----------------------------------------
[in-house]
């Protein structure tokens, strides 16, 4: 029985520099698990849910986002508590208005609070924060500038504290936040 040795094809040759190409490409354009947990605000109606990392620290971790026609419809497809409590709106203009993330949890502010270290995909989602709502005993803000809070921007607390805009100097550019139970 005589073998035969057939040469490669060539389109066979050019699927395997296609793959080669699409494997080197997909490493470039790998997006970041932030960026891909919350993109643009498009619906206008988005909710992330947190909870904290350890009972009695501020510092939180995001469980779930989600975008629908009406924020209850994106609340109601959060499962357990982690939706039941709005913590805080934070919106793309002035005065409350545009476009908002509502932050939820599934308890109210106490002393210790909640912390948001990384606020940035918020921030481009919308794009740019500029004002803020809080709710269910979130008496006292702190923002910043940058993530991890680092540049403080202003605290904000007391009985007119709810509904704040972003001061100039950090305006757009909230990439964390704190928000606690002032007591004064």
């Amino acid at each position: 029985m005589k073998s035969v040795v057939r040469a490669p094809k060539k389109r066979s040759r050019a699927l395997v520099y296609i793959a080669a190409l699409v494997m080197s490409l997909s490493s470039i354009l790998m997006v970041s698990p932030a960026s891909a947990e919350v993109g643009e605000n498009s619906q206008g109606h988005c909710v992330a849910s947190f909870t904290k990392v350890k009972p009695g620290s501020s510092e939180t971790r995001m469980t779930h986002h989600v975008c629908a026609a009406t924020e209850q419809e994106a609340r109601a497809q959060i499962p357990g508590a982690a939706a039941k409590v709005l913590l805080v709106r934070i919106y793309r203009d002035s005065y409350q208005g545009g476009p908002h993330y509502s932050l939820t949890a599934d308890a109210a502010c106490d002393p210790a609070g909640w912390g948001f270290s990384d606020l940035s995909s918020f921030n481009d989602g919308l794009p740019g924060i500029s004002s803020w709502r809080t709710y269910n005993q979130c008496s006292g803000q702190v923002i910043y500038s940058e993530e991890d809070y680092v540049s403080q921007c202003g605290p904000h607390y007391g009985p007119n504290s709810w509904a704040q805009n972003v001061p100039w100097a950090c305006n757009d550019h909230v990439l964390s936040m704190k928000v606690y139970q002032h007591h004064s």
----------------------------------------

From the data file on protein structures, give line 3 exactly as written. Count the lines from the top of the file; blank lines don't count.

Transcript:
């Amino acid at each position: 029985m005589k073998s035969v040795v057939r040469a490669p094809k060539k389109r066979s040759r050019a699927l395997v520099y296609i793959a080669a190409l699409v494997m080197s490409l997909s490493s470039i354009l790998m997006v970041s698990p932030a960026s891909a947990e919350v993109g643009e605000n498009s619906q206008g109606h988005c909710v992330a849910s947190f909870t904290k990392v350890k009972p009695g620290s501020s510092e939180t971790r995001m469980t779930h986002h989600v975008c629908a026609a009406t924020e209850q419809e994106a609340r109601a497809q959060i499962p357990g508590a982690a939706a039941k409590v709005l913590l805080v709106r934070i919106y793309r203009d002035s005065y409350q208005g545009g476009p908002h993330y509502s932050l939820t949890a599934d308890a109210a502010c106490d002393p210790a609070g909640w912390g948001f270290s990384d606020l940035s995909s918020f921030n481009d989602g919308l794009p740019g924060i500029s004002s803020w709502r809080t709710y269910n005993q979130c008496s006292g803000q702190v923002i910043y500038s940058e993530e991890d809070y680092v540049s403080q921007c202003g605290p904000h607390y007391g009985p007119n504290s709810w509904a704040q805009n972003v001061p100039w100097a950090c305006n757009d550019h909230v990439l964390s936040m704190k928000v606690y139970q002032h007591h004064s």